Moderator, Weekend retreat discussion on the development of the Four Seasons Project, Shambhala Mountain Center – November, 2013

Environmental and land management professionals gathered at SMC to guide the development of a new emphasis on celebrating, understanding and caring for the land that makes up this 600 acre retreat. The Four Seasons Project will include programming, attention to resource management, and other activities in synergy with the overall mission of the Shambhala Mountain Center.

Shambhala Mountain Center has long been a place for people to practice meditation and other inquiries into the mind and spirit. But it is also a particular place on Earth that inspires with its beauty, tranquility and life. Thus, there is an unparalled opportunity to blend many elements of the human mind and body, human society, land and the world as a whole.

We live in a time when the importance of understanding our human relationship to nature and finding ways to live that are compatible with our living Earth cannot be overstated. The Shambhala Mountain Center’s Four Season Project has the potential to contribute significantly to such integrated understanding and action. Of great symbolic significance is the fact that SMC is the site of the largest Buddhist stupa in the Western Hemisphere. An excerpt from the explanation of the stupa gives insights into the profound connections between land and people that the Four Seasons Project can reveal.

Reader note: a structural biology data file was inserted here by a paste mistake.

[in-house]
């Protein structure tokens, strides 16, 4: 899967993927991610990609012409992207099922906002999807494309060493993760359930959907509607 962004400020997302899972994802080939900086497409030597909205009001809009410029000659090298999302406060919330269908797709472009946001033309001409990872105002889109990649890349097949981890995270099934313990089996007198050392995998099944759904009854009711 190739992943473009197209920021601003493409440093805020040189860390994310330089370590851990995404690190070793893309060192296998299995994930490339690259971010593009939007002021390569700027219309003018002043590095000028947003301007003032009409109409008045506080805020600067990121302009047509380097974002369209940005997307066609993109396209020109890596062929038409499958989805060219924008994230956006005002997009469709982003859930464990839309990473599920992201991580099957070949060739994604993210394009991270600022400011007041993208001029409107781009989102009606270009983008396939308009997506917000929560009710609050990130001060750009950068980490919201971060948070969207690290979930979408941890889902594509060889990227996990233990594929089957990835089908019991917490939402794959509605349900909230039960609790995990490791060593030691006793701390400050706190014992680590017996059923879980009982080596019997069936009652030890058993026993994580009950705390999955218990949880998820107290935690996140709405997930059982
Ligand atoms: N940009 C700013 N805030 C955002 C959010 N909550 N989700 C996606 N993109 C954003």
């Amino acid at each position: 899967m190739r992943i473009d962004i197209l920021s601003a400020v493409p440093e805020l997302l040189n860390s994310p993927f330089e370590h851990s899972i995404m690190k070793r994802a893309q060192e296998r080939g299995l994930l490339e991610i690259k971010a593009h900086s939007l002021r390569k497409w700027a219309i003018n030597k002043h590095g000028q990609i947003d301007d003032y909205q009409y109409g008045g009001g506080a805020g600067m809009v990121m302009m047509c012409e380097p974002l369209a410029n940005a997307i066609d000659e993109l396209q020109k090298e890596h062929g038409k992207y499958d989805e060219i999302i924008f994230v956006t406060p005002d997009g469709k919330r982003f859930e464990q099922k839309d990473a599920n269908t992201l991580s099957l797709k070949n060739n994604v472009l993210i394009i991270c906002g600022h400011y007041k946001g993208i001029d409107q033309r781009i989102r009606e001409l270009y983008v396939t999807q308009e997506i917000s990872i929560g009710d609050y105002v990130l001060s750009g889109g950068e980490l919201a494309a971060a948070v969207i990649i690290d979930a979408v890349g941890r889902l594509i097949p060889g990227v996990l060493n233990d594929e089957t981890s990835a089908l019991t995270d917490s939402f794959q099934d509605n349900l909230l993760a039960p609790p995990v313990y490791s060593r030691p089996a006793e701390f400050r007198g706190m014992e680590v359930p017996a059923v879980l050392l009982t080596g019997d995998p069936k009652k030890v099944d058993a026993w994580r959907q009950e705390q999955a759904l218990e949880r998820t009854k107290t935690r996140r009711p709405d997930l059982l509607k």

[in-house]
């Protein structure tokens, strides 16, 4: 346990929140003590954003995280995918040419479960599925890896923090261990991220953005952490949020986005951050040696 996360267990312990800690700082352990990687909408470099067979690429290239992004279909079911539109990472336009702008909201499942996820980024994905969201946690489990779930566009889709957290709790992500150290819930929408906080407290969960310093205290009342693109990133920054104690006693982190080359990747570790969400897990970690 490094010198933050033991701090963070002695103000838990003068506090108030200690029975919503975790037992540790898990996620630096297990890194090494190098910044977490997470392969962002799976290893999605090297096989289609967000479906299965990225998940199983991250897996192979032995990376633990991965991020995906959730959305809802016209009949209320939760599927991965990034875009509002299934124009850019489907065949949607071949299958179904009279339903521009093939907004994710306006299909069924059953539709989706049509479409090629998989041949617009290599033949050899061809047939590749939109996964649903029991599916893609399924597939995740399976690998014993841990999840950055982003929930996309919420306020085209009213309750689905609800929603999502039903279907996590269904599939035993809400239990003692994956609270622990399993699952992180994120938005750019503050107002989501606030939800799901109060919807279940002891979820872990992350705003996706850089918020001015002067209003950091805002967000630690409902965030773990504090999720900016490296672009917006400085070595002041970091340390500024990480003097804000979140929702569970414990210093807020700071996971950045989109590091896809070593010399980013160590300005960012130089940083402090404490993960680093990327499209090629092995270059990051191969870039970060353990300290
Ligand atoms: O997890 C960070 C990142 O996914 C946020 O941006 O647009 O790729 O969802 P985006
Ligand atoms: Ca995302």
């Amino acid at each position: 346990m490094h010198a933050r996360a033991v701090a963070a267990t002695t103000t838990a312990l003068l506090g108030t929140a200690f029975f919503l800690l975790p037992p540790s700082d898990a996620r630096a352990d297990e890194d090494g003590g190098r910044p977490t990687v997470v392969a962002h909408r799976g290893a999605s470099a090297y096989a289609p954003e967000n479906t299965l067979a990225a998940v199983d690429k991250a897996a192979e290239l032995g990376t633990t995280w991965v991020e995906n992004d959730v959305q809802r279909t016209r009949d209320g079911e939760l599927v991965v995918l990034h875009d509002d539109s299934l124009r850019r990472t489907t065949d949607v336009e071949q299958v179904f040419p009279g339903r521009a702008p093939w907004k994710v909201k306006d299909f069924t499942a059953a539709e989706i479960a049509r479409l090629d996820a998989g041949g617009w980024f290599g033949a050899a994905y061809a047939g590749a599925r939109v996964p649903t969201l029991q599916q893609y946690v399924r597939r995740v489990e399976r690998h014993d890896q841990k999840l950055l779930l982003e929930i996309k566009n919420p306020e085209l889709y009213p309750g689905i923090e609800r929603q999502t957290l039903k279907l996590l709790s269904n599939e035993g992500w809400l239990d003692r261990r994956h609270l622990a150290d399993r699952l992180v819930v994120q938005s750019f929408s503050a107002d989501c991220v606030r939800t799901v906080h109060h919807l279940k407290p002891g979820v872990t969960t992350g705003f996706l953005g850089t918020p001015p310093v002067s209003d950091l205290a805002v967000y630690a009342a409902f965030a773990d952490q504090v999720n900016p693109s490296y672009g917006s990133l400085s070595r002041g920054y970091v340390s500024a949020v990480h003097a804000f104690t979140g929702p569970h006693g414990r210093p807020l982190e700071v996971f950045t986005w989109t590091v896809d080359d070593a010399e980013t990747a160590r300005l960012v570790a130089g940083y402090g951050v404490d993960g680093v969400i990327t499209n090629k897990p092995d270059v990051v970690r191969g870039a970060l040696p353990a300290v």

If you look down on a stupa from the sky, it always reveals a directional orientation such as South, West, North and East – a mandalic square shape. It has a central axis, the center of the universe, the axis-mundi. Two basic shapes – the circle and the square – are apparent, representing water and earth respectively, while the vertical shape – a triangle – represents fire.

A fundamental significance of stupas in the West lies in the contrast between modern and ancient worldviews, specifically in how matter is viewed. Ancient people, living close to nature, viewed matter as living and fecund, as an accumulator of spirit. Modern people, cut off from nature, often view matter as dead, something mechanical to be used or manipulated. The stupa is monumental architecture, emphasizing our connection to the spiritual by both its mass and symbolic shapes. (From the Shambhala Mountain Center website)

It seems no accident that the motif of the Buddhist stupa and mandala – the circle and four directions – is basic to many other symbols from around the world that describe the relationship between human beings and nature.